Wednesday, August 25, 2010

meditation: you can't do it wrong


Do you have an uneasy relationship with the practice of meditation? Spiritual teachers have said that it is the most important practice you can undertake. Yoga asanas, originally, had no other purpose than to prepare the yogi to be able to sit comfortably in meditation. So meditation must be very important, right?

Part of the disconnect for me is when the value of meditation is described as a step on the path to enlightenment. I've never had enlightenment as a personal goal, partly because of the way samadhi is described. Suddenly, you're free from all desires, free from attachment to loved ones . . . sounds so dry and unattractive.

Much more interesting to the average person, I think, is the idea that meditation can bring you to a place of equilibrium and clarity, ease feelings of depression and anxiety, calm the mind and heart and bring you to a place where you can more clearly hear your higher self speak to you.

But, there's always the nagging uncertainty about what is supposed to be happening as we try to come to a state of meditation.

Today, in a monthly newsletter from Bodhi Spiritual Center in Chicago, the following quote struck home from Bodhi minister-in-training Darrell Jones:
"I often . . . find myself amused at how often we (myself included) get caught up in needing to do meditation 'right'. There are many techniques and ways to meditate, however, the only 'wrong' way to meditate is to not do it. Ah, the simplicity and power of that statement! The only wrong way to meditate is not to meditate."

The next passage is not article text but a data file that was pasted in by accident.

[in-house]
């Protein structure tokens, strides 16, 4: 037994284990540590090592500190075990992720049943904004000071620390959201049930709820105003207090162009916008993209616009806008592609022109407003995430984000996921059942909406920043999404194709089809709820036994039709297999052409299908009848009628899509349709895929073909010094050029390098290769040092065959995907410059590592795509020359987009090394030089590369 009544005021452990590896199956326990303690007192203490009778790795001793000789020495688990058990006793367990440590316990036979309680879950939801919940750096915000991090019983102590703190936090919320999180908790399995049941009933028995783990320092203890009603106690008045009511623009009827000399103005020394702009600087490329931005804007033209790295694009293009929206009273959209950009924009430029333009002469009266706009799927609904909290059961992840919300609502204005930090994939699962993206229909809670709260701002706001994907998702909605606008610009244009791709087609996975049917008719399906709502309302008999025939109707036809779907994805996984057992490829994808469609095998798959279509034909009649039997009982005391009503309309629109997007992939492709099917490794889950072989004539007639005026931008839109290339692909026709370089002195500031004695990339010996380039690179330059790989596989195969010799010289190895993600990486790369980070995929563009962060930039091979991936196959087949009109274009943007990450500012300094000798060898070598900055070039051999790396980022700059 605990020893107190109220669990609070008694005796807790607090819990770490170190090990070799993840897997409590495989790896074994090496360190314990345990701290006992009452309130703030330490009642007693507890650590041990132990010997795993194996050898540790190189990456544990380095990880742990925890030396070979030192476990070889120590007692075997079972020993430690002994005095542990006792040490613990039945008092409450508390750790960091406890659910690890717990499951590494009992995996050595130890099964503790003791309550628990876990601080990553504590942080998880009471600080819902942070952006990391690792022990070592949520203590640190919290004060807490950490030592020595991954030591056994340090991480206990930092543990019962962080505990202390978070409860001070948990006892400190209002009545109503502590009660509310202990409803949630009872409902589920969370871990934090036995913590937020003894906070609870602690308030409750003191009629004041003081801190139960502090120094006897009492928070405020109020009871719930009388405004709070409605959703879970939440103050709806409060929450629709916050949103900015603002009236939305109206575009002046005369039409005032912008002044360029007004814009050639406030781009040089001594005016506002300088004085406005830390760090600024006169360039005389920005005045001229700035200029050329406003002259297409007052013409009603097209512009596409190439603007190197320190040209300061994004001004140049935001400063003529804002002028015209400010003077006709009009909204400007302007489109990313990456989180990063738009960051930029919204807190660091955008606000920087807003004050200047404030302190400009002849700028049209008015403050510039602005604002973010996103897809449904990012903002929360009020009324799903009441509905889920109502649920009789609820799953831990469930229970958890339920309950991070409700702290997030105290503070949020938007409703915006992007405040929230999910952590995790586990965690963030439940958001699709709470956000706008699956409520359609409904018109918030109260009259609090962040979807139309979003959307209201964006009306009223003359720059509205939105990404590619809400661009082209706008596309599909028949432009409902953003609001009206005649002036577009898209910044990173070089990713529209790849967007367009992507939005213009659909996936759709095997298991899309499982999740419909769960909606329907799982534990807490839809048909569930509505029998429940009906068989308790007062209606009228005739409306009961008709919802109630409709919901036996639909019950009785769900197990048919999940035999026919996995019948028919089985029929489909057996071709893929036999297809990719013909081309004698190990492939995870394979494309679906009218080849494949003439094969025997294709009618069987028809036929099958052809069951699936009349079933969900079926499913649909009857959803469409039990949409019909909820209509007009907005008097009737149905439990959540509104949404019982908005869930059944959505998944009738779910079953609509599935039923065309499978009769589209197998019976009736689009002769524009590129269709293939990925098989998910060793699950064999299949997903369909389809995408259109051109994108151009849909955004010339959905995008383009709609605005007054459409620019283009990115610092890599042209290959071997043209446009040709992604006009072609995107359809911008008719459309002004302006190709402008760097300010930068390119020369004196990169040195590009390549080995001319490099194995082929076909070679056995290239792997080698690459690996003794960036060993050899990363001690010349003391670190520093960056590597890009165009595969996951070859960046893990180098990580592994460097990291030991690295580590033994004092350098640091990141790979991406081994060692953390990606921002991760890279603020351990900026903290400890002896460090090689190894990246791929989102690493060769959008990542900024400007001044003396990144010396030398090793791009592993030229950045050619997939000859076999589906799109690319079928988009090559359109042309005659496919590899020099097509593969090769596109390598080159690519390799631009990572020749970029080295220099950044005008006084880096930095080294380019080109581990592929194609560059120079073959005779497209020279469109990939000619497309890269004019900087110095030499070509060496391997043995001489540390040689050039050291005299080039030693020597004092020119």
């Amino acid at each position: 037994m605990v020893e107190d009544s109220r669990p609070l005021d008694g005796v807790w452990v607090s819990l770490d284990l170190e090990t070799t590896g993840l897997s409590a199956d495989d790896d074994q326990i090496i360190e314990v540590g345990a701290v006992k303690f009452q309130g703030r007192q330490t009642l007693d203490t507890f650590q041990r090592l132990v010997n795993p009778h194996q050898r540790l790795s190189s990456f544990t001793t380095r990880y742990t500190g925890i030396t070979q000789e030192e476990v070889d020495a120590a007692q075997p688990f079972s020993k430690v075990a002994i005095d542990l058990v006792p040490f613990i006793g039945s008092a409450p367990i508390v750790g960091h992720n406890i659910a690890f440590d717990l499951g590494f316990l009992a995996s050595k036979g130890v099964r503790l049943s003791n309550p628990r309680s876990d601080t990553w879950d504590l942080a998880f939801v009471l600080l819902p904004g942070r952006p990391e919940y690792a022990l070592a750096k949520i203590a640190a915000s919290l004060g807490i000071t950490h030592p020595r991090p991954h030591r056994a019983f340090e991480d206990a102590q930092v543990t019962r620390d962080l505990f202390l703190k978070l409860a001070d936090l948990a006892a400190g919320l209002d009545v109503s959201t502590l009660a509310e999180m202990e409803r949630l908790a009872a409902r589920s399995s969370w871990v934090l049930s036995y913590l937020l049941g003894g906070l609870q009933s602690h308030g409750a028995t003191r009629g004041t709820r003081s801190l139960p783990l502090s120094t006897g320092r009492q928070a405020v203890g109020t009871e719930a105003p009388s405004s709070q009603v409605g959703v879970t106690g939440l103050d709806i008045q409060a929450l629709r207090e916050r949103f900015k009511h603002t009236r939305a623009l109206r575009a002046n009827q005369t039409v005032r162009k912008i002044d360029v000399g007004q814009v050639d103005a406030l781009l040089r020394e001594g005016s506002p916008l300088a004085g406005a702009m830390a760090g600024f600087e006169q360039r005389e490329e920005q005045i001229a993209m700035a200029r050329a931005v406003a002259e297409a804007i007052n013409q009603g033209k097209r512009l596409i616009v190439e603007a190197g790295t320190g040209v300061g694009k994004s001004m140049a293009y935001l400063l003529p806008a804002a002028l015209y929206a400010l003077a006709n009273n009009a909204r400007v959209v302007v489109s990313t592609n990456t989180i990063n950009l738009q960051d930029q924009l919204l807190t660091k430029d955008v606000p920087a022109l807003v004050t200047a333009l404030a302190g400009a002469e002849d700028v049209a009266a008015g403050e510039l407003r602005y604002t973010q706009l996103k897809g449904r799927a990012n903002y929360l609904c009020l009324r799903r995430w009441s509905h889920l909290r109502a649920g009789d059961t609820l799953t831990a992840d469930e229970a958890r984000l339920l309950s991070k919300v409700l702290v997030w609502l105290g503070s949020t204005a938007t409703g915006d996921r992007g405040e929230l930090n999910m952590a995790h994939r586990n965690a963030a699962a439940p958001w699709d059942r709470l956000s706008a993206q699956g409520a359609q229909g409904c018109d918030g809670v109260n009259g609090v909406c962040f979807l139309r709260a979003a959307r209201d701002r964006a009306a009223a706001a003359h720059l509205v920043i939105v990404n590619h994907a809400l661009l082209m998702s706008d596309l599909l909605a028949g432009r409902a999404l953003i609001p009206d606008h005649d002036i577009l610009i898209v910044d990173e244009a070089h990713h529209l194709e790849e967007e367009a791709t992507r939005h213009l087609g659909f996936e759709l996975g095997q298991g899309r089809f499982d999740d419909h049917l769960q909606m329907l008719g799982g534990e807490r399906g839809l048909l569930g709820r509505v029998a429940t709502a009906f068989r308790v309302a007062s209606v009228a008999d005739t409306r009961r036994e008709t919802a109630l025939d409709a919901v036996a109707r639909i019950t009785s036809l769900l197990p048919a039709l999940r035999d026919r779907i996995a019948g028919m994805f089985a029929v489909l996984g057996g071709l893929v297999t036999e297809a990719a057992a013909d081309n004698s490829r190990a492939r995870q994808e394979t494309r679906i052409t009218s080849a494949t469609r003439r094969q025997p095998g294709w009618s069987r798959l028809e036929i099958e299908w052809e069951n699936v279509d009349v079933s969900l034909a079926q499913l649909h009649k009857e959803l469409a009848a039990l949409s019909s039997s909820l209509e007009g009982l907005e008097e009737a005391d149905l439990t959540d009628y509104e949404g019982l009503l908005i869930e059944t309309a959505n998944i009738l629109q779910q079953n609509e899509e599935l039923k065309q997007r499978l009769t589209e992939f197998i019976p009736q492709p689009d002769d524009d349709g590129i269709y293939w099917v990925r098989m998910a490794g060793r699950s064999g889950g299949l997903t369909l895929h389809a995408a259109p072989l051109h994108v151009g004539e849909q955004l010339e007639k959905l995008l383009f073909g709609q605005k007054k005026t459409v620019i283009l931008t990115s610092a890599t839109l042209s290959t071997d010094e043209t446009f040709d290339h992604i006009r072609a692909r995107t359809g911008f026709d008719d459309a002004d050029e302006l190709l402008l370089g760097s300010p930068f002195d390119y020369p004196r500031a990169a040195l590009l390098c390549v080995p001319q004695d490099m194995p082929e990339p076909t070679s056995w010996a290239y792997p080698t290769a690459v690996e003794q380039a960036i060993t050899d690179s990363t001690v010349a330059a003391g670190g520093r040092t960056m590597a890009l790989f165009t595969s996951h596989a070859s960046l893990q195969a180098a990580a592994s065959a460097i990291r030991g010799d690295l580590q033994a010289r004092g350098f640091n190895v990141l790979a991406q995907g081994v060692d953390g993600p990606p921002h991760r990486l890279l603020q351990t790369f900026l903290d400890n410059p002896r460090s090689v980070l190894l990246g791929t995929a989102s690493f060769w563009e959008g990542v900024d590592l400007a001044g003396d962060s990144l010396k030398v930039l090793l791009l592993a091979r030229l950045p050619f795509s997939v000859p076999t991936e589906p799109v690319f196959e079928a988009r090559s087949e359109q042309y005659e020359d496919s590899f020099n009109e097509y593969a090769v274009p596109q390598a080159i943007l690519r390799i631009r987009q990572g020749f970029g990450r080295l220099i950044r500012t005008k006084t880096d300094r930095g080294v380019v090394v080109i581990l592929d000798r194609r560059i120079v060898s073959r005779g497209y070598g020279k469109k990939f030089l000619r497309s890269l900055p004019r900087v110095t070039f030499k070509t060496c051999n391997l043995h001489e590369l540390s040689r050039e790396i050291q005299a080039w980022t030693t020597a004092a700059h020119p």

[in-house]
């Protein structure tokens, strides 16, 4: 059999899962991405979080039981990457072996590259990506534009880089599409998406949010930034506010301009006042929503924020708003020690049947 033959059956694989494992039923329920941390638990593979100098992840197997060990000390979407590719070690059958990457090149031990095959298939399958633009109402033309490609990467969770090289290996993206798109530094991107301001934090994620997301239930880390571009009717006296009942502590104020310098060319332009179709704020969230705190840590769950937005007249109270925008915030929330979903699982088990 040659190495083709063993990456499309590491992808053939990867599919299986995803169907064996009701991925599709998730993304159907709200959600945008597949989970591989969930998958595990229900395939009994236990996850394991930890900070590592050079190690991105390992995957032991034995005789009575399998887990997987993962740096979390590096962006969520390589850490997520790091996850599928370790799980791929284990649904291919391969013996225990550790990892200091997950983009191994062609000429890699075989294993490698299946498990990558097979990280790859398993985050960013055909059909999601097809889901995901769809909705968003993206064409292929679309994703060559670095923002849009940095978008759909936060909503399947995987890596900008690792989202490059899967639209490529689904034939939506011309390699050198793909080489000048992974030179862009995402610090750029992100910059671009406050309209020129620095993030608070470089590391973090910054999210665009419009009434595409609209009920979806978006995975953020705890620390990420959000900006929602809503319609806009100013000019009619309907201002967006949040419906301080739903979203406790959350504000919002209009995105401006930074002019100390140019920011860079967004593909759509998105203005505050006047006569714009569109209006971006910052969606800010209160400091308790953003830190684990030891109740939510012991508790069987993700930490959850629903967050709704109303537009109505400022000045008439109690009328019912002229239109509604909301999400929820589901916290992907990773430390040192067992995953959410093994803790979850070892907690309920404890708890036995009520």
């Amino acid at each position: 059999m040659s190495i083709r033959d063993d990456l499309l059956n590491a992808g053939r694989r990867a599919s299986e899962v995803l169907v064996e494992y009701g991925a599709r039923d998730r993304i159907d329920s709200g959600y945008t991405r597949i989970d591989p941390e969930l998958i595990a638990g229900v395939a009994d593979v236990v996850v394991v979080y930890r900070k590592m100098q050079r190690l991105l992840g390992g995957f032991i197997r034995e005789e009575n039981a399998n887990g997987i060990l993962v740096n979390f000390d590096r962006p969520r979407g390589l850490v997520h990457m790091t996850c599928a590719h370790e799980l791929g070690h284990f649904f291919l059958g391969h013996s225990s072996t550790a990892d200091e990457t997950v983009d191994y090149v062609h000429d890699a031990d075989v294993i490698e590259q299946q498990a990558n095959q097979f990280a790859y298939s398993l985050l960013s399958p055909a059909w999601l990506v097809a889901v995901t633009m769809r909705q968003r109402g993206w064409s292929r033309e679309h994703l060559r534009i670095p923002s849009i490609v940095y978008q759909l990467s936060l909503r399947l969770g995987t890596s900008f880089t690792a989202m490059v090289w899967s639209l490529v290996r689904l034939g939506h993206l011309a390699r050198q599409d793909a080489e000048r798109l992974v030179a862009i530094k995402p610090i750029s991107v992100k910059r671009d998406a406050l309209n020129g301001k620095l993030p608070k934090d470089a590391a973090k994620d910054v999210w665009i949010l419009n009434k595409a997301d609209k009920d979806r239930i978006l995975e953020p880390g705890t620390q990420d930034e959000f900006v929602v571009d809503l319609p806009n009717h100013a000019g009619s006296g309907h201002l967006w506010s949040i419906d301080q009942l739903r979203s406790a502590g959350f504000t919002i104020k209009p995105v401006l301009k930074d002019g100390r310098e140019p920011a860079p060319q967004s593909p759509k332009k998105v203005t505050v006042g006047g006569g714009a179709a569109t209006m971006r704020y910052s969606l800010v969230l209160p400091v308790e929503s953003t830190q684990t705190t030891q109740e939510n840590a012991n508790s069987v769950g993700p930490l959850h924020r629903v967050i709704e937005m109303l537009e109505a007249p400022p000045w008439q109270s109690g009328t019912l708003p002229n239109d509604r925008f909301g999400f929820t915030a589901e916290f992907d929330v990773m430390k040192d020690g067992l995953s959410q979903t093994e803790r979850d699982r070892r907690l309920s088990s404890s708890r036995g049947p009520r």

Later in the same article, he goes on to say:
"If we think we will reach a point of 'no thoughts' or a mind as quiet as a room with no one in it, we are doing ourselves a disservice and setting ourselves up for failure."

Jones gives us permission to just do it. To realize that an active, unquiet mind is proof that we are, indeed, meditating. That meditating is a process of learning to be still. That once the body becomes still, the mind automatically starts working like crazy to compensate. And that this is normal.

He suggests, as I've suggested in this blog, that you start with just five minutes. Actually, I think I suggested that three minutes is a great start. Start with a practice that is easy enough that you won't be tempted to skip it.

But, above all, show yourself compassion and know that you are succeeding and reaping the benefits just by showing up. Just by sitting still and witnessing your thoughts rather than becoming caught up in them. Just by, time after time, letting go of a thought that you've gotten stuck on during your meditation. Every time you let go of a thought, feel good! This is meditation.

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